Monthly Archives: August 2013

Page 90.

90

7 Nissan Page 90

Page 90.  Not that there’s anything WRONG, in the cosmic sense, with a guy wearing nail polish, but it was certainly a hell of a lot more conspicuous than he’d intended.  His theory, on further questioning, was that his fingernails were “weak,” and that the nail polish would toughen them up like leg braces on a polio victim.  This is yet another example of never having to actually invent dialogue for this comic, reality being quite sufficient.  “You know what — never mind.  Carry on.” should be engraved on the inside of every West Point class ring; it’s a phrase that comes in handy.

AR 670-1 is “Wear and Appearance of Army Uniforms and Insignia,” and also covers things like hair and makeup.  In this scene, in case some readers aren’t familiar with the process, the gunner is removing any ammunition from the machine gun — “clearing” it — to prevent lethal accidents now that they’re back on base, and the officer is checking it.


Page 89.

89

7 Nissan Page 89

Only one page this week, as I spent most of the weekend siting on the couch waiting for 6-8 gallons of snot to drain out of my head.

Naturally, the gate guard consists of one fat guy — wearing knee pads because 30 Sergeants Major with nothing better to do than correct him walk by there every day — and a Ugandan mercenary.  I hope that’s not a detail that’s lost on anyone.


Pages 87-8.

87

7 Nissan Page 87

88

7 Nissan Page 92 Web-Sized

These are pages 87 and 88 of my graphic novel about the Iraq War.

Page 88 was featured on this site back at the beginning of the project as page 92, which I drew right at the beginning in an effort to get the time-consuming cityscapes out of the way and ensure that they were consistent in style (even if nothing else is).  Some changes to the script in the last year and a half mean that it it is now 88 of 101 instead of 92 of 106.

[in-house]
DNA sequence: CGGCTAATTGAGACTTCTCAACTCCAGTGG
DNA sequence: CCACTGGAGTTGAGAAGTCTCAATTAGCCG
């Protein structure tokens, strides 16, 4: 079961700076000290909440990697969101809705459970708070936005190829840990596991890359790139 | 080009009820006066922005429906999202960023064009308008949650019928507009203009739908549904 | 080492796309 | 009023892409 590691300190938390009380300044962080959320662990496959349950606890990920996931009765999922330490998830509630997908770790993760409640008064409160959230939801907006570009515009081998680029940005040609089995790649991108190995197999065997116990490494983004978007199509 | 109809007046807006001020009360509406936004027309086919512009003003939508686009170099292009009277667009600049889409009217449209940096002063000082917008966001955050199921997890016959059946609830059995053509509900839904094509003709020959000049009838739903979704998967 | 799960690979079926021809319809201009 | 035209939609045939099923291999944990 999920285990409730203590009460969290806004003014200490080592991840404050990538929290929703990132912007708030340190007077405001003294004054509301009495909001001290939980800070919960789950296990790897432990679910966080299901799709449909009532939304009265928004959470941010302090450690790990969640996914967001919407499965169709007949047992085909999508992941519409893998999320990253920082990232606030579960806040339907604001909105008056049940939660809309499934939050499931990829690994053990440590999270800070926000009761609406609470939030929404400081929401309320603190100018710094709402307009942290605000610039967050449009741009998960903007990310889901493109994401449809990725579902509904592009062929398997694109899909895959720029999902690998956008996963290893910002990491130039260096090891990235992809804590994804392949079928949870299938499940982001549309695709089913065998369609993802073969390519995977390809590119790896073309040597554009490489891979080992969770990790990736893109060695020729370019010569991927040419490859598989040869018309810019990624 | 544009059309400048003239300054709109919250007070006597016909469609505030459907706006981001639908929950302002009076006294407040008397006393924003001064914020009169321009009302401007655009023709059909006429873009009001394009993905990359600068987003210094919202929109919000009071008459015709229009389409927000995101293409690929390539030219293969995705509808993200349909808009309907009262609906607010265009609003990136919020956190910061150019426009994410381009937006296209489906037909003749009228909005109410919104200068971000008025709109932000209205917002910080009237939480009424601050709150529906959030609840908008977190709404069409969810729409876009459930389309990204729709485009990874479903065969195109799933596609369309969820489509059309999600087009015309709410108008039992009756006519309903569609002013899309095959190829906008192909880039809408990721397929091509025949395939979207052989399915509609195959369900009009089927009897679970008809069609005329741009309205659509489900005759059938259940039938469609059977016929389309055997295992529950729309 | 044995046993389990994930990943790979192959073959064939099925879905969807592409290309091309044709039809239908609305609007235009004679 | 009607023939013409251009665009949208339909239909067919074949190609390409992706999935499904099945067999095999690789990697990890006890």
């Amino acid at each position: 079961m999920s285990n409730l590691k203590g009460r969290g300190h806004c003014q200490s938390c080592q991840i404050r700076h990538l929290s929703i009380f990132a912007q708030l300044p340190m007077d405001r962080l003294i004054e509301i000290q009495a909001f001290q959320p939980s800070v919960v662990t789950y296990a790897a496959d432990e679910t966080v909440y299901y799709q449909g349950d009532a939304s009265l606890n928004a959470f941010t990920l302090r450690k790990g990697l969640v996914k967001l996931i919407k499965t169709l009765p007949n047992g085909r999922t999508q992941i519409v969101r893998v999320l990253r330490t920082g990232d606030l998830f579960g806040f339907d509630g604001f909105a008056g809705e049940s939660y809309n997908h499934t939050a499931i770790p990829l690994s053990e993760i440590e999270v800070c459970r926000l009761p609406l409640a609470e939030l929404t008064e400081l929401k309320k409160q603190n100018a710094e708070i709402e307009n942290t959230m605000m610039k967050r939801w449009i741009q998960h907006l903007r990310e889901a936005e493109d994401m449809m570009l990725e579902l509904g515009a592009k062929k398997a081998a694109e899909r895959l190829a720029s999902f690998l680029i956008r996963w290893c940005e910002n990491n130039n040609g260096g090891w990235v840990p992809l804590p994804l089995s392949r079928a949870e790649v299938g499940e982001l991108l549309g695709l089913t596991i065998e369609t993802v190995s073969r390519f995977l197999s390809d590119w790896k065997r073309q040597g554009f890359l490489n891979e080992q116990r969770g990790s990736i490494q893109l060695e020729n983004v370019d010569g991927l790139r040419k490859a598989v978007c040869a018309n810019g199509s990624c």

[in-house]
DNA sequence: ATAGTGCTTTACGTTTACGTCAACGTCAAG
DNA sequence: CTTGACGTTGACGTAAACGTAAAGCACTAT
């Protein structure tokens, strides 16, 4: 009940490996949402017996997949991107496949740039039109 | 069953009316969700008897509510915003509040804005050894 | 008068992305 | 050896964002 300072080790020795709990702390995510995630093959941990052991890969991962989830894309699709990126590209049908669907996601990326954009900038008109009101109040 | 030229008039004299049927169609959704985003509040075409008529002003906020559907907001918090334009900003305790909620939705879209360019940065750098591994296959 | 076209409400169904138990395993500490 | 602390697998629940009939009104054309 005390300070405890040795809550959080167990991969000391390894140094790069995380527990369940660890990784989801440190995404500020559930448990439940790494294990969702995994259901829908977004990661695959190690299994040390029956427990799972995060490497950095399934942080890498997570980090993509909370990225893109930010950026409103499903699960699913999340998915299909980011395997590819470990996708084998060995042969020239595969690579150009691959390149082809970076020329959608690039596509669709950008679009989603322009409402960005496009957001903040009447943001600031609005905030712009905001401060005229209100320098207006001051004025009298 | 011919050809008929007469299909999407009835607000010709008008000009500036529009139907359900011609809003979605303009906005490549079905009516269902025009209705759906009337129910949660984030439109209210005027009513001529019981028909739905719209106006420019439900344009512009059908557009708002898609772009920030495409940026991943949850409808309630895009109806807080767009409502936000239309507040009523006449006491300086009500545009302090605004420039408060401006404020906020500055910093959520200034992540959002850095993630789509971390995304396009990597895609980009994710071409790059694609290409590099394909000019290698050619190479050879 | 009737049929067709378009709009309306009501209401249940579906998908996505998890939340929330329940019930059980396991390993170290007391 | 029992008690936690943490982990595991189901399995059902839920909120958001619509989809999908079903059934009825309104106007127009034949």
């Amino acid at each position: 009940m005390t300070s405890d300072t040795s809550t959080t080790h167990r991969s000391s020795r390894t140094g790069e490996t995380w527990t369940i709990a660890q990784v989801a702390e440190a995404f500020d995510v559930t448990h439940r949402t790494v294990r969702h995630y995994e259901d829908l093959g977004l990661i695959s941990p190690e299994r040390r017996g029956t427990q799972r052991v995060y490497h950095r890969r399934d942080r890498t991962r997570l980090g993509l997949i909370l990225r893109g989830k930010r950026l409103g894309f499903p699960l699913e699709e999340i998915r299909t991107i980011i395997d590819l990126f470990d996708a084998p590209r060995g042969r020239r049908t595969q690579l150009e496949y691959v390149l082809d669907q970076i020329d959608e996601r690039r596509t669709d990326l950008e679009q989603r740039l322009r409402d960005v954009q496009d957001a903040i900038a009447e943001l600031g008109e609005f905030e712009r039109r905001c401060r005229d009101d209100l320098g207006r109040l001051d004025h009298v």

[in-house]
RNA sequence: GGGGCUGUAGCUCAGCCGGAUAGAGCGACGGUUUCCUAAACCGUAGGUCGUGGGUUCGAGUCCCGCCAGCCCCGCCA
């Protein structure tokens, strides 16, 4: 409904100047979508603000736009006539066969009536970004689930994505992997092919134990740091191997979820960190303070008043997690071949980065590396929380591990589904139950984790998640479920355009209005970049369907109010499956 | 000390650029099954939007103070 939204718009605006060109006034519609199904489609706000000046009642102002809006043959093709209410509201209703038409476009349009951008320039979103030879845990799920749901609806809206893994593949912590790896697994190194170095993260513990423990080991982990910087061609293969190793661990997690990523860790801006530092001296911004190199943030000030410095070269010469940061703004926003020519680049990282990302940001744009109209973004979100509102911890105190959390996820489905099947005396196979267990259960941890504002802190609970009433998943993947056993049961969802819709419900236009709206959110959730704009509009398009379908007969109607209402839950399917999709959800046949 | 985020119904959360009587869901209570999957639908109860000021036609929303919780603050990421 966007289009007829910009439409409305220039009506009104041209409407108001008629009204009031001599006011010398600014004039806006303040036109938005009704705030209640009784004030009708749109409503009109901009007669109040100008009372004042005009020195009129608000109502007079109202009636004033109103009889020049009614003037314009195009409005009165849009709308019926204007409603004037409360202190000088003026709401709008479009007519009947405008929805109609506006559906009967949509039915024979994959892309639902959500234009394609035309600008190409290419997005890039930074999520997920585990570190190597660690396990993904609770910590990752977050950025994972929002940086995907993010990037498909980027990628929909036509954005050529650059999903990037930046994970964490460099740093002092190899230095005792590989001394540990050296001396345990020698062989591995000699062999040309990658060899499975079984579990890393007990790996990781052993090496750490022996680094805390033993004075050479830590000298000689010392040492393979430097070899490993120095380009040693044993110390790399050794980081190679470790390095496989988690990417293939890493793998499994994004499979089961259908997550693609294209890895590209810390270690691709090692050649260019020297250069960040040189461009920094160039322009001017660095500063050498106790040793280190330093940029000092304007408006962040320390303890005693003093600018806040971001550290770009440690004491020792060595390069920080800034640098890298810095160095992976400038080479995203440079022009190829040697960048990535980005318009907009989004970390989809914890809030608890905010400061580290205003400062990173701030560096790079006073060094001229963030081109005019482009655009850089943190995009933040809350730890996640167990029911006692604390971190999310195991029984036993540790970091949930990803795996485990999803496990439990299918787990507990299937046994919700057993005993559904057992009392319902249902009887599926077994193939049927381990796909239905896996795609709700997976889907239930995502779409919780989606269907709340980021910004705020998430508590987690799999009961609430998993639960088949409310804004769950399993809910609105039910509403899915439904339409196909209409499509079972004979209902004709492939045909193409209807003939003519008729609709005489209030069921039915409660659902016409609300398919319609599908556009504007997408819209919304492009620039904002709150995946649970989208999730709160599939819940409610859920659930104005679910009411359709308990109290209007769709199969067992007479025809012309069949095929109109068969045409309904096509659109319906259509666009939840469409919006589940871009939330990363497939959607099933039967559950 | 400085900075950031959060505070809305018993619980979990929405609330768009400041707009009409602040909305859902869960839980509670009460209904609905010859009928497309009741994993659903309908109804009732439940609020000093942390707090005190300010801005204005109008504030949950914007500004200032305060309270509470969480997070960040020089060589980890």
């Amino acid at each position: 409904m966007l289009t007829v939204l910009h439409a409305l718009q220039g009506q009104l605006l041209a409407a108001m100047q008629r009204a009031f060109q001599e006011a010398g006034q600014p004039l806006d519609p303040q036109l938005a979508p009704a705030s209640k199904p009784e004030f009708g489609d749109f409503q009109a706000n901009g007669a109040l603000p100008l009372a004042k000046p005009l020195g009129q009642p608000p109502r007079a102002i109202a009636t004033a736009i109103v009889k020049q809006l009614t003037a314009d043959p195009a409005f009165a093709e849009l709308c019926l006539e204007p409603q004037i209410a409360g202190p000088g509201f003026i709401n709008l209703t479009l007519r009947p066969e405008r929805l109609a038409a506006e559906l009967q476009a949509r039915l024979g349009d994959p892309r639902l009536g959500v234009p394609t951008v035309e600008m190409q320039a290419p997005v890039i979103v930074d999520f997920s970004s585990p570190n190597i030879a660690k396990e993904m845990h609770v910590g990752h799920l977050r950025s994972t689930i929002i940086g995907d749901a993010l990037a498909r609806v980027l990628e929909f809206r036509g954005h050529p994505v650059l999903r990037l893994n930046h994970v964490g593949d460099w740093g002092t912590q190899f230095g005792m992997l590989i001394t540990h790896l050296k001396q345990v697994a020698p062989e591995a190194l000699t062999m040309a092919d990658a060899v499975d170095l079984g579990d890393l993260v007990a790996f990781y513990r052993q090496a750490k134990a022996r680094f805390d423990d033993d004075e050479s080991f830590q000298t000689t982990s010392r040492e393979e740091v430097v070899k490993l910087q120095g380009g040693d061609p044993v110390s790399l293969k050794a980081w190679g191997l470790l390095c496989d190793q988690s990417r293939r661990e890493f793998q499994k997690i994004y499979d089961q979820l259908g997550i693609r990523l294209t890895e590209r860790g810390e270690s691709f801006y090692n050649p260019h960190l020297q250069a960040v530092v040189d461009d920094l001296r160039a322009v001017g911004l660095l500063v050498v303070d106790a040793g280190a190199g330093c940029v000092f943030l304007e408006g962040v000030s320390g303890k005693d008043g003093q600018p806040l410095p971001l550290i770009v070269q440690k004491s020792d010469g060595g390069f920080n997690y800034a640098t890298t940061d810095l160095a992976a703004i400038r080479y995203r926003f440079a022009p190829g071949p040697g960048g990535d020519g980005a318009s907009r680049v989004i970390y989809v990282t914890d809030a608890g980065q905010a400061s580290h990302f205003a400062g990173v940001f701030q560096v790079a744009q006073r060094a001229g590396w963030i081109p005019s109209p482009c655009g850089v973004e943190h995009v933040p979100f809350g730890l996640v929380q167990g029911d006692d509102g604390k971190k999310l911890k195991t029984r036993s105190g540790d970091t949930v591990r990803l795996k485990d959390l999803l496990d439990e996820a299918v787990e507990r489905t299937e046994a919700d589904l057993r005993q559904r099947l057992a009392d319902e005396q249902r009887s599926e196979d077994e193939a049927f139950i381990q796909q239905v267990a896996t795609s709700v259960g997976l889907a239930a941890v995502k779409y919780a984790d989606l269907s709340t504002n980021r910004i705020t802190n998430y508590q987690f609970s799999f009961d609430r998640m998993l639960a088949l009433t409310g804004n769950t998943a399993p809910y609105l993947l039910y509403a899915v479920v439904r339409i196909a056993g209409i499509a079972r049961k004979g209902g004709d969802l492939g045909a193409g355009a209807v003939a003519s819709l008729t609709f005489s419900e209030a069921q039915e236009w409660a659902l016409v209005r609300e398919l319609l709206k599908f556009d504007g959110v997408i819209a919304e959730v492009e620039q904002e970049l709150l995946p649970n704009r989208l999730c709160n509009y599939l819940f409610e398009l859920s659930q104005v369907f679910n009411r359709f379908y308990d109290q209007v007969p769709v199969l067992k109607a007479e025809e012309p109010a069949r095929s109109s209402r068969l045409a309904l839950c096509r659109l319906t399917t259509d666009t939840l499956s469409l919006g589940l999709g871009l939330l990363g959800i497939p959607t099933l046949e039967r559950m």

Hopefully the transition between the two isn’t too abrupt.  I didn’t want to draw another boring sequence of these guys picking their way through an urban maze, although it would be pretty realistic to make that 90% of the book.

I’m also hoping that at least some readers catch the shadowy figures on the rooftops on page 87, which is supposed to provide some ambiguous dramatic tension in a Chekhov’s Gun sort of sense, as well as show the other side of the Iraqis we saw watching from the roofs on page 86.  When you’re surrounded by tall buildings like that there’s an inescapable sense of being watched, at best, or at worst trapped in a shooting gallery, and that’s the kind of feeling I’m trying to convey.

As most readers will have no doubt guessed, the MRAP on 87 and the city map on 86 are traced, from a public domain image and Google Maps, respectively.  This comic is mostly done freehand, but for a complex object portrayed up close, like the MRAP, there is absolutely no way I could do it justice.  I drew the city based on an actual map in a few scenes so that knowledgeable people would be able to guess pretty closely where this takes place.

A big artistic revelation for me, personally, came after I got through reading Alison Bechdel’s book, Fun Home, which is excellent.  I went to read more about the author and learned about her painstaking artistic process, which apparently consists of posing and photographing each scene, then tracing the photographs, printing, inking and scanning.  The end result looks great, but I remember thinking, “wait a minute . . . you can TRACE shit and still be a serious artist?”  Of course, as Mark Rothko demonstrates, the bounds for what you can do and still be considered a serious artist are only as limited as your own chutzpah.

It was liberating to realize that I could make art whichever way I liked as long as it was original and expressed what I wanted it to; which is good, because in terms of technical skill I am at best moderately good at drawing.  I’ve long felt that if I am in any special it is because I happened to be in the right place at the right time to tell some of these stories, and had the desire to tell them in this medium when few if any other people are doing so.

That went about three paragraphs past where I meant to.  Anyway, two more pages next weekend.


Page 86.

86

7 Nissan Page 86

Page 86.  I actually got this inked last week, but had to work on the weekend and so didn’t finish it.  Slow progress.

I believe that the U.S. Army had actually emplaced some of these obstacles in order to keep car bombs off of the highway, and we had failed to tell each other where they were.  It certainly sounds like something we would do.

On several occasions we had to go build fortifications for the Iraqi Army or Iraqi Police, and there would be Iraqis standing on nearby roofs “pulling security.”  The Iraqi commanders always told me where they were, so we never accidentally shot one or anything, but it was still extremely unnerving to have them looming over you like that.